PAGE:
Integrated Digital Outcrop Modeling of a Large-Scale Carbonate Slope System: The Upper Cretaceous-Paleocene Ionian Basin of Albania
Ancient carbonate platform-slope-basin systems may host important hydrocarbon reservoirs. This is demonstrated by current exploitation and ongoing industrial surveys of carbonate reservoirs in the Ionian Basin in Italy, Albania and Greece, where 25 fields and about 500 MMBOE were discovered to date in the Upper-Cretaceous-Paleocene play. The foreland evolution of the basin is recorded in a ca. 500-meter-thick carbonate succession exposed along the Albanian fold-and-thrust belt. This study focuses on the Kurveleshi belt, presenting an excellently exposed, unique example of a carbonate re-sedimentation system analogous to subsurface reservoirs. A high-resolution drone survey covering over 5 km² was conducted around Muzina town. The virtual model was integrated with detailed sedimentological field and laboratory data. A variety of deep-water deposits including gravity-flow deposits (turbidites, debrites), mass transport deposits (MTDs) and pelagites record the eastward sediment-shedding off the Apulian Platform during the Upper Cretaceous-Paleocene. The lower to middle part of the succession comprises graded 0.5 m to 2 m thick calcarenite beds. These calciturbidites are characterized by load-casts composed of coarse biogenic debris at the base, grading upward into planar-horizontal to low-angle lamination, convolute structures and calcilutites at the top. The beds adopt an overall sheet-like geometry without evidence of significant erosion. The upper part of the succession contains six seismic-scale stratigraphic intervals making up one third of the entire sediment stack. These intervals comprise reworked calcarenite beds and are interpreted as MTDs. Drone imaging allowed to accurately constrain the basal shear surface, top and internal architecture of each MTD. Internal folds and faults demonstrate intense syn-sedimentary deformation during the emplacement of each unit. Individual MTDs are overlain by healing-stage deposits that typically fill relict topography at their upper boundaries. The entire sequence shows the interplay between infrequent tectonic processes (MTDs) and normal sediment export patterns (calciturbidites) of prolific carbonate platforms. This study contributes to understanding the ‘big picture’ of ancient carbonate slope successions hosting hydrocarbon reservoirs in the subsurface. The integration of drone imaging and classical field observations of outcrop analogs can be the key to the challenge characterizing these sedimentary systems.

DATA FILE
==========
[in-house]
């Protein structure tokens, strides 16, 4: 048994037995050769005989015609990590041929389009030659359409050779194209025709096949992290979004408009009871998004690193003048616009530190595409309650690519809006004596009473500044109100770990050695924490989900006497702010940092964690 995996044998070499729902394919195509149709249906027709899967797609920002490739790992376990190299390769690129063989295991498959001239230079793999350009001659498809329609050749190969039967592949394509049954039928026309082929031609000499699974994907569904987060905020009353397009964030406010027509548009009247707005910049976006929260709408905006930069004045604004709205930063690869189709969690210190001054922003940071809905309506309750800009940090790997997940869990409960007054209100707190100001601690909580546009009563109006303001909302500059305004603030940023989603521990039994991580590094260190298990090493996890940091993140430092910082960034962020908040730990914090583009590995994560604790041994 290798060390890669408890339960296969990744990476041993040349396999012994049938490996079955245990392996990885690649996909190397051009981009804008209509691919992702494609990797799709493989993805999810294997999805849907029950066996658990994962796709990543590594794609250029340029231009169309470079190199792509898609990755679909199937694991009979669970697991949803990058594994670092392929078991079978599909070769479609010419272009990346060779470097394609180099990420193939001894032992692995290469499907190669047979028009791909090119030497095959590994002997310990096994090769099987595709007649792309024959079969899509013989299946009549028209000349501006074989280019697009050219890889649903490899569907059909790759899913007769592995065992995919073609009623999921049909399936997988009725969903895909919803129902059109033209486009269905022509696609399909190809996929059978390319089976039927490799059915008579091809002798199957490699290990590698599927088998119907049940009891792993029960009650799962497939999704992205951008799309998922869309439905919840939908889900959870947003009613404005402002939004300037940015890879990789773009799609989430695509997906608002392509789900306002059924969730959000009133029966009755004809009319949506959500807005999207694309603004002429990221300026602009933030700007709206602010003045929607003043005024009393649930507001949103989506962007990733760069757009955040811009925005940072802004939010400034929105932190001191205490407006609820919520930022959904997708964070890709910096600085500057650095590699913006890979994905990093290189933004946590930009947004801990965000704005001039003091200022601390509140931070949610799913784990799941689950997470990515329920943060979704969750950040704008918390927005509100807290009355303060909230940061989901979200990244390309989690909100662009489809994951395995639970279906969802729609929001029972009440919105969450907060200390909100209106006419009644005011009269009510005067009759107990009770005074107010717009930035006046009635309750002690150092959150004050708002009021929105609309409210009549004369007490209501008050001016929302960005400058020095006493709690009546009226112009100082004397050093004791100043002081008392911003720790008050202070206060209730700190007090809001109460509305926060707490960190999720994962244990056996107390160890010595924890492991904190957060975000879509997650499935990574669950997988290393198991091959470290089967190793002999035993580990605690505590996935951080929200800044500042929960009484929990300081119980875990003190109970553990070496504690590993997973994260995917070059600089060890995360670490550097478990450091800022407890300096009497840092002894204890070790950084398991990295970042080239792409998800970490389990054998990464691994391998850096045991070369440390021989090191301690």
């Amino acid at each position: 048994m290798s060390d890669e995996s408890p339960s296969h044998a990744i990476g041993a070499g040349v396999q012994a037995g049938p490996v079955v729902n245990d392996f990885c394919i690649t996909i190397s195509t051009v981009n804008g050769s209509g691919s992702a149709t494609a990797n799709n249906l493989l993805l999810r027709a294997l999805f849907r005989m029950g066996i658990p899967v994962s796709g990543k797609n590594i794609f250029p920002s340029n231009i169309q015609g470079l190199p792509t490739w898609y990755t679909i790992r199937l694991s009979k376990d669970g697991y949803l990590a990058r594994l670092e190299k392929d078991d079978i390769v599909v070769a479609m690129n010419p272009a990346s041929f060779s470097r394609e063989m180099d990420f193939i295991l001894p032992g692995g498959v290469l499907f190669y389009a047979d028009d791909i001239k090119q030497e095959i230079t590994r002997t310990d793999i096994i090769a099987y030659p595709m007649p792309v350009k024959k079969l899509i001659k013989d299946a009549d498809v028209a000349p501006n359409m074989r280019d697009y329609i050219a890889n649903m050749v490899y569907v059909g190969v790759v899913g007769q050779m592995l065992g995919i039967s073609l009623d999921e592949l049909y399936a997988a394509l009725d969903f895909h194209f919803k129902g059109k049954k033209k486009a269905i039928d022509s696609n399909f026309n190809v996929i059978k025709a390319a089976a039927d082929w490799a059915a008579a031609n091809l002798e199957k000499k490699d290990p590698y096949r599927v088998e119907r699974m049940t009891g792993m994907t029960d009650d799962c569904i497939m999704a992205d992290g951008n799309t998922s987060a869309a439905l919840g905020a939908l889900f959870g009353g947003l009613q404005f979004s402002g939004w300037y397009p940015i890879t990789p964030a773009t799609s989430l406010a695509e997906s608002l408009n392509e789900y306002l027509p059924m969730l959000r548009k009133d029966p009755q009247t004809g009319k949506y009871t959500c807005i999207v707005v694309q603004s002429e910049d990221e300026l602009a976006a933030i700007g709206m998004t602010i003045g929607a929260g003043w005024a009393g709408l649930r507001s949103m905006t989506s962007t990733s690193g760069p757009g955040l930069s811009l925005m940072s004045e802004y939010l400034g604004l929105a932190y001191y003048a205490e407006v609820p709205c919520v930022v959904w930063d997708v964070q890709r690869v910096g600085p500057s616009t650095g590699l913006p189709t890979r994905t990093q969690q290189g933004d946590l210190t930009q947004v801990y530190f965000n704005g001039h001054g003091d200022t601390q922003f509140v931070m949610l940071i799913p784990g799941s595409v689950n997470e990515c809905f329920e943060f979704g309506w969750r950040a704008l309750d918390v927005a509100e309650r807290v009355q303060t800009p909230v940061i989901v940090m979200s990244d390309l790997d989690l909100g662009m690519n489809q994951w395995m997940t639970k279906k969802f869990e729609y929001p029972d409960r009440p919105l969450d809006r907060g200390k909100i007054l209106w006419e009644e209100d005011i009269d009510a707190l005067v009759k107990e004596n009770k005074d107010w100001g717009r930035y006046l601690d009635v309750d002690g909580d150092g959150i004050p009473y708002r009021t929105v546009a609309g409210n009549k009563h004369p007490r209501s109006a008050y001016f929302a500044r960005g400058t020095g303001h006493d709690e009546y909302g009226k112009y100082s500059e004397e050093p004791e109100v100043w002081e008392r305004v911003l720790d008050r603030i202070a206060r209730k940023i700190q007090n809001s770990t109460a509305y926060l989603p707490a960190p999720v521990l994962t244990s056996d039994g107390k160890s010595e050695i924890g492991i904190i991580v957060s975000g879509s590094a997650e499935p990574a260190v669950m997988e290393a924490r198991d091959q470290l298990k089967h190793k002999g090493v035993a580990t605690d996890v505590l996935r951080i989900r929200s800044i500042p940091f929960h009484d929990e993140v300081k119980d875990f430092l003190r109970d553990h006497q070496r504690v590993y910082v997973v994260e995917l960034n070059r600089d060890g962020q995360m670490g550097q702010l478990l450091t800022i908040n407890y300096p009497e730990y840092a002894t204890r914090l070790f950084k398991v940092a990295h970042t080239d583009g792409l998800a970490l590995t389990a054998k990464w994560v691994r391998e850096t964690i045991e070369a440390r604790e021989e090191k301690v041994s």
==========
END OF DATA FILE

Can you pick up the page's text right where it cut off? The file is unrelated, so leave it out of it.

AAPG Datapages/Search and Discovery Article #90350 © 2019 AAPG Annual Convention and Exhibition, San Antonio, Texas, May 19-22, 2019